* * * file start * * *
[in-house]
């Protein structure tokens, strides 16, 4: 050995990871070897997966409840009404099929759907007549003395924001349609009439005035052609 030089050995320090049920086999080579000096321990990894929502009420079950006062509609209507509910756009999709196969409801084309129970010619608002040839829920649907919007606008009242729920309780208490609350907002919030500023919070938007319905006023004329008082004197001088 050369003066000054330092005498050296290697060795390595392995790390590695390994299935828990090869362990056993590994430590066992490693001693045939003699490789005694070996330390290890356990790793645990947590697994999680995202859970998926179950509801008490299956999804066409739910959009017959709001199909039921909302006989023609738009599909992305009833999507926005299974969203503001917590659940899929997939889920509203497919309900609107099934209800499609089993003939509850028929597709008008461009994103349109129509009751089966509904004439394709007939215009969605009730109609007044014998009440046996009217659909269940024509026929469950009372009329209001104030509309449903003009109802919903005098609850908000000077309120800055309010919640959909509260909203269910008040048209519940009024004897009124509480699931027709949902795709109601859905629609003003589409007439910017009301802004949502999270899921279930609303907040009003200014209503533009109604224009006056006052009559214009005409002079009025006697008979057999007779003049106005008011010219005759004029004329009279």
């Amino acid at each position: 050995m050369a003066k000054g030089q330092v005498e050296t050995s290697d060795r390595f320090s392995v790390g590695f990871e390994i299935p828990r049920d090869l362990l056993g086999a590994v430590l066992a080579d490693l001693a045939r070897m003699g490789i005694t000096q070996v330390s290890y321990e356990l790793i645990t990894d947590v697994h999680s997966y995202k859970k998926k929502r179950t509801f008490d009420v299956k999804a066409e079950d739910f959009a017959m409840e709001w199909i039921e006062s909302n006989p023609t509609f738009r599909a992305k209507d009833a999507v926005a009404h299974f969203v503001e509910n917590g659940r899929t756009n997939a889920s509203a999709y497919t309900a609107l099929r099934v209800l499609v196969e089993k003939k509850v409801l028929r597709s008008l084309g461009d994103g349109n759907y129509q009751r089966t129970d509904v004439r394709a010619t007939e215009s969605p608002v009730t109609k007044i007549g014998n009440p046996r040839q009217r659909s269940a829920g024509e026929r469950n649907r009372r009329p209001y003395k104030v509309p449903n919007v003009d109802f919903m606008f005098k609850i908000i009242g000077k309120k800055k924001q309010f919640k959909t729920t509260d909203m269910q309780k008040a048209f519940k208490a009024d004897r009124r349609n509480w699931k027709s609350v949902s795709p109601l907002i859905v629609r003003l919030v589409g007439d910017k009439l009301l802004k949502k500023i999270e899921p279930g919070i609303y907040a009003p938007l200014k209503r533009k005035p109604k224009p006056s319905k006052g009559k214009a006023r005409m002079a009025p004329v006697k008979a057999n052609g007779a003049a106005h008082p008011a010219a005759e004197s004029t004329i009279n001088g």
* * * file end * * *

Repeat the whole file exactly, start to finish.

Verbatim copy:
[in-house]
């Protein structure tokens, strides 16, 4: 050995990871070897997966409840009404099929759907007549003395924001349609009439005035052609 030089050995320090049920086999080579000096321990990894929502009420079950006062509609209507509910756009999709196969409801084309129970010619608002040839829920649907919007606008009242729920309780208490609350907002919030500023919070938007319905006023004329008082004197001088 050369003066000054330092005498050296290697060795390595392995790390590695390994299935828990090869362990056993590994430590066992490693001693045939003699490789005694070996330390290890356990790793645990947590697994999680995202859970998926179950509801008490299956999804066409739910959009017959709001199909039921909302006989023609738009599909992305009833999507926005299974969203503001917590659940899929997939889920509203497919309900609107099934209800499609089993003939509850028929597709008008461009994103349109129509009751089966509904004439394709007939215009969605009730109609007044014998009440046996009217659909269940024509026929469950009372009329209001104030509309449903003009109802919903005098609850908000000077309120800055309010919640959909509260909203269910008040048209519940009024004897009124509480699931027709949902795709109601859905629609003003589409007439910017009301802004949502999270899921279930609303907040009003200014209503533009109604224009006056006052009559214009005409002079009025006697008979057999007779003049106005008011010219005759004029004329009279």
């Amino acid at each position: 050995m050369a003066k000054g030089q330092v005498e050296t050995s290697d060795r390595f320090s392995v790390g590695f990871e390994i299935p828990r049920d090869l362990l056993g086999a590994v430590l066992a080579d490693l001693a045939r070897m003699g490789i005694t000096q070996v330390s290890y321990e356990l790793i645990t990894d947590v697994h999680s997966y995202k859970k998926k929502r179950t509801f008490d009420v299956k999804a066409e079950d739910f959009a017959m409840e709001w199909i039921e006062s909302n006989p023609t509609f738009r599909a992305k209507d009833a999507v926005a009404h299974f969203v503001e509910n917590g659940r899929t756009n997939a889920s509203a999709y497919t309900a609107l099929r099934v209800l499609v196969e089993k003939k509850v409801l028929r597709s008008l084309g461009d994103g349109n759907y129509q009751r089966t129970d509904v004439r394709a010619t007939e215009s969605p608002v009730t109609k007044i007549g014998n009440p046996r040839q009217r659909s269940a829920g024509e026929r469950n649907r009372r009329p209001y003395k104030v509309p449903n919007v003009d109802f919903m606008f005098k609850i908000i009242g000077k309120k800055k924001q309010f919640k959909t729920t509260d909203m269910q309780k008040a048209f519940k208490a009024d004897r009124r349609n509480w699931k027709s609350v949902s795709p109601l907002i859905v629609r003003l919030v589409g007439d910017k009439l009301l802004k949502k500023i999270e899921p279930g919070i609303y907040a009003p938007l200014k209503r533009k005035p109604k224009p006056s319905k006052g009559k214009a006023r005409m002079a009025p004329v006697k008979a057999n052609g007779a003049a106005h008082p008011a010219a005759e004197s004029t004329i009279n001088g």